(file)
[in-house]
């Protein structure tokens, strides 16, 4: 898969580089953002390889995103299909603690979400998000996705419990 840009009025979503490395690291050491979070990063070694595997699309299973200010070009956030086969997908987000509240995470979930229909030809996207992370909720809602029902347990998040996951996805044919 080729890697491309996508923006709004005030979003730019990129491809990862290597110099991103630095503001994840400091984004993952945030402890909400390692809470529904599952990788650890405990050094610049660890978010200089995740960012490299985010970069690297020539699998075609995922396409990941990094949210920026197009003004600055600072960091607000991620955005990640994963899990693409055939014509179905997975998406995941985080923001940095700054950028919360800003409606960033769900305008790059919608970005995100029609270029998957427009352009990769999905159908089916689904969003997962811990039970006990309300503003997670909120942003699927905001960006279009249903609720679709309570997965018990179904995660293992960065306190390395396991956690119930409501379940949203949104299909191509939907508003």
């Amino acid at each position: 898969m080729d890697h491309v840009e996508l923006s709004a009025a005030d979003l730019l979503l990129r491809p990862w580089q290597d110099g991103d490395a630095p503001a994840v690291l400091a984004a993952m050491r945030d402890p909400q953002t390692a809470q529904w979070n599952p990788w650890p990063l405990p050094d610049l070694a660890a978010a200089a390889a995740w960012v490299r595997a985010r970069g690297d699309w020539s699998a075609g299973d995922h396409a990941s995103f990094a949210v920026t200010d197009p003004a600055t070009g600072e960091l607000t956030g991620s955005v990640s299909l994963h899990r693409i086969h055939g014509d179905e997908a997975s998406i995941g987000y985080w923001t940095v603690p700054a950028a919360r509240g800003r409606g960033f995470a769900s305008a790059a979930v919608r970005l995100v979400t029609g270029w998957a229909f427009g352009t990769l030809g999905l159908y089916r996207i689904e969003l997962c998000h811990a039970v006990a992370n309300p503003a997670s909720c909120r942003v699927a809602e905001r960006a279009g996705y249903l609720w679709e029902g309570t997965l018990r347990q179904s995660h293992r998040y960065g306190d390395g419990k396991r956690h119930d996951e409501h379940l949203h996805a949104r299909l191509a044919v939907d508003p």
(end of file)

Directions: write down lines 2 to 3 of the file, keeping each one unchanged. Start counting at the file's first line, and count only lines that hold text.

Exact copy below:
């Protein structure tokens, strides 16, 4: 898969580089953002390889995103299909603690979400998000996705419990 840009009025979503490395690291050491979070990063070694595997699309299973200010070009956030086969997908987000509240995470979930229909030809996207992370909720809602029902347990998040996951996805044919 080729890697491309996508923006709004005030979003730019990129491809990862290597110099991103630095503001994840400091984004993952945030402890909400390692809470529904599952990788650890405990050094610049660890978010200089995740960012490299985010970069690297020539699998075609995922396409990941990094949210920026197009003004600055600072960091607000991620955005990640994963899990693409055939014509179905997975998406995941985080923001940095700054950028919360800003409606960033769900305008790059919608970005995100029609270029998957427009352009990769999905159908089916689904969003997962811990039970006990309300503003997670909120942003699927905001960006279009249903609720679709309570997965018990179904995660293992960065306190390395396991956690119930409501379940949203949104299909191509939907508003």
């Amino acid at each position: 898969m080729d890697h491309v840009e996508l923006s709004a009025a005030d979003l730019l979503l990129r491809p990862w580089q290597d110099g991103d490395a630095p503001a994840v690291l400091a984004a993952m050491r945030d402890p909400q953002t390692a809470q529904w979070n599952p990788w650890p990063l405990p050094d610049l070694a660890a978010a200089a390889a995740w960012v490299r595997a985010r970069g690297d699309w020539s699998a075609g299973d995922h396409a990941s995103f990094a949210v920026t200010d197009p003004a600055t070009g600072e960091l607000t956030g991620s955005v990640s299909l994963h899990r693409i086969h055939g014509d179905e997908a997975s998406i995941g987000y985080w923001t940095v603690p700054a950028a919360r509240g800003r409606g960033f995470a769900s305008a790059a979930v919608r970005l995100v979400t029609g270029w998957a229909f427009g352009t990769l030809g999905l159908y089916r996207i689904e969003l997962c998000h811990a039970v006990a992370n309300p503003a997670s909720c909120r942003v699927a809602e905001r960006a279009g996705y249903l609720w679709e029902g309570t997965l018990r347990q179904s995660h293992r998040y960065g306190d390395g419990k396991r956690h119930d996951e409501h379940l949203h996805a949104r299909l191509a044919v939907d508003p």